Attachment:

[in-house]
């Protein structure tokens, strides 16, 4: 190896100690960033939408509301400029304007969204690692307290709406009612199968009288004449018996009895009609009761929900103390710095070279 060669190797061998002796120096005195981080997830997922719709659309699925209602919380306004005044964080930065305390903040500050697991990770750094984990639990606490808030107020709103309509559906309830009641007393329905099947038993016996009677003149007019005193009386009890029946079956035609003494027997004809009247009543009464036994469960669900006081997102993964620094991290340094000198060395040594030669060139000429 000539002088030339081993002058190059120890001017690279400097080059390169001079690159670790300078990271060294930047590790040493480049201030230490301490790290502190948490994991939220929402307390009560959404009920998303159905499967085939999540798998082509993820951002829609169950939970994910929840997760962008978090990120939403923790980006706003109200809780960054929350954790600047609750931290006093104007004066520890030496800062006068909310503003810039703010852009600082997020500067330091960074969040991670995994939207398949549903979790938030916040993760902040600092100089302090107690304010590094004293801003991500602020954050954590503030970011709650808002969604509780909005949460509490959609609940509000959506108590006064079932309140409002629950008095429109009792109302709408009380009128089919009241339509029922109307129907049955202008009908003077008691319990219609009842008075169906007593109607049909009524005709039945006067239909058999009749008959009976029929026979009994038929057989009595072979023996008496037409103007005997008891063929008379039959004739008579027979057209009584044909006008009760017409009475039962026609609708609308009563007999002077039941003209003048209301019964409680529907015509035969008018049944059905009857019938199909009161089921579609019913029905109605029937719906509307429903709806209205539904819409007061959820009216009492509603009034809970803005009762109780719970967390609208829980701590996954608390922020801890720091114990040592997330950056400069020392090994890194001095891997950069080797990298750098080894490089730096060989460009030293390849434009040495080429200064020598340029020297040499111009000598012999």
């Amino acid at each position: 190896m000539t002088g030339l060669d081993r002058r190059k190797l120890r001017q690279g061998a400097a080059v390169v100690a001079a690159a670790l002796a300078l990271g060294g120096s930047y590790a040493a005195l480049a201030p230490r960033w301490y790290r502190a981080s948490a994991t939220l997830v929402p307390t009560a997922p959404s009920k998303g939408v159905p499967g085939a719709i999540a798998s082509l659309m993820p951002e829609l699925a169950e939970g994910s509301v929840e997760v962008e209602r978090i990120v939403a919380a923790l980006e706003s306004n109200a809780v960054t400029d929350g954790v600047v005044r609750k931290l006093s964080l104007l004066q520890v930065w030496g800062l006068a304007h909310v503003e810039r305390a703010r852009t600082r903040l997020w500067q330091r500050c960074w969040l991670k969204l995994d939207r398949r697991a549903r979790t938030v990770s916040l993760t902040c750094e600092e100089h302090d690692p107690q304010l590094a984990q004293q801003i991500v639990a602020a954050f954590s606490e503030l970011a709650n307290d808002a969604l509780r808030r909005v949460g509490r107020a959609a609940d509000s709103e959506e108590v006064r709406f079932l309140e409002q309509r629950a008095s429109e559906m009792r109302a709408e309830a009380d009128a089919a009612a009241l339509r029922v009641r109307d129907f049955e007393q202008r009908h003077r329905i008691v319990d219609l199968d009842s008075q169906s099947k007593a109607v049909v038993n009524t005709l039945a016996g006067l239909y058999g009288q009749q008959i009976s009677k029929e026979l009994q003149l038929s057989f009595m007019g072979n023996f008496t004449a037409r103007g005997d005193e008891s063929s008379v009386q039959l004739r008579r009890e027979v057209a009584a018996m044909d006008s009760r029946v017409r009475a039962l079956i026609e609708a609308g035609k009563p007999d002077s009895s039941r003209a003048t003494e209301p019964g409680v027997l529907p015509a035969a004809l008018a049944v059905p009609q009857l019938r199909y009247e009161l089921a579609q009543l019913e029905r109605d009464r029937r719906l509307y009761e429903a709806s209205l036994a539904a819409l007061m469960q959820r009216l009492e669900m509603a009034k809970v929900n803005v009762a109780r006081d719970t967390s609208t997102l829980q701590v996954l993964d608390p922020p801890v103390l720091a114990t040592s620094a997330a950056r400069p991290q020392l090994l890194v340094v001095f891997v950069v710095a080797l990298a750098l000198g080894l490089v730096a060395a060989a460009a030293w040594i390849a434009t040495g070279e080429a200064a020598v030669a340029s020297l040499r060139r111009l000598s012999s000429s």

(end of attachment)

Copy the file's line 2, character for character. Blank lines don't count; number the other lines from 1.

């Protein structure tokens, strides 16, 4: 190896100690960033939408509301400029304007969204690692307290709406009612199968009288004449018996009895009609009761929900103390710095070279 060669190797061998002796120096005195981080997830997922719709659309699925209602919380306004005044964080930065305390903040500050697991990770750094984990639990606490808030107020709103309509559906309830009641007393329905099947038993016996009677003149007019005193009386009890029946079956035609003494027997004809009247009543009464036994469960669900006081997102993964620094991290340094000198060395040594030669060139000429 000539002088030339081993002058190059120890001017690279400097080059390169001079690159670790300078990271060294930047590790040493480049201030230490301490790290502190948490994991939220929402307390009560959404009920998303159905499967085939999540798998082509993820951002829609169950939970994910929840997760962008978090990120939403923790980006706003109200809780960054929350954790600047609750931290006093104007004066520890030496800062006068909310503003810039703010852009600082997020500067330091960074969040991670995994939207398949549903979790938030916040993760902040600092100089302090107690304010590094004293801003991500602020954050954590503030970011709650808002969604509780909005949460509490959609609940509000959506108590006064079932309140409002629950008095429109009792109302709408009380009128089919009241339509029922109307129907049955202008009908003077008691319990219609009842008075169906007593109607049909009524005709039945006067239909058999009749008959009976029929026979009994038929057989009595072979023996008496037409103007005997008891063929008379039959004739008579027979057209009584044909006008009760017409009475039962026609609708609308009563007999002077039941003209003048209301019964409680529907015509035969008018049944059905009857019938199909009161089921579609019913029905109605029937719906509307429903709806209205539904819409007061959820009216009492509603009034809970803005009762109780719970967390609208829980701590996954608390922020801890720091114990040592997330950056400069020392090994890194001095891997950069080797990298750098080894490089730096060989460009030293390849434009040495080429200064020598340029020297040499111009000598012999």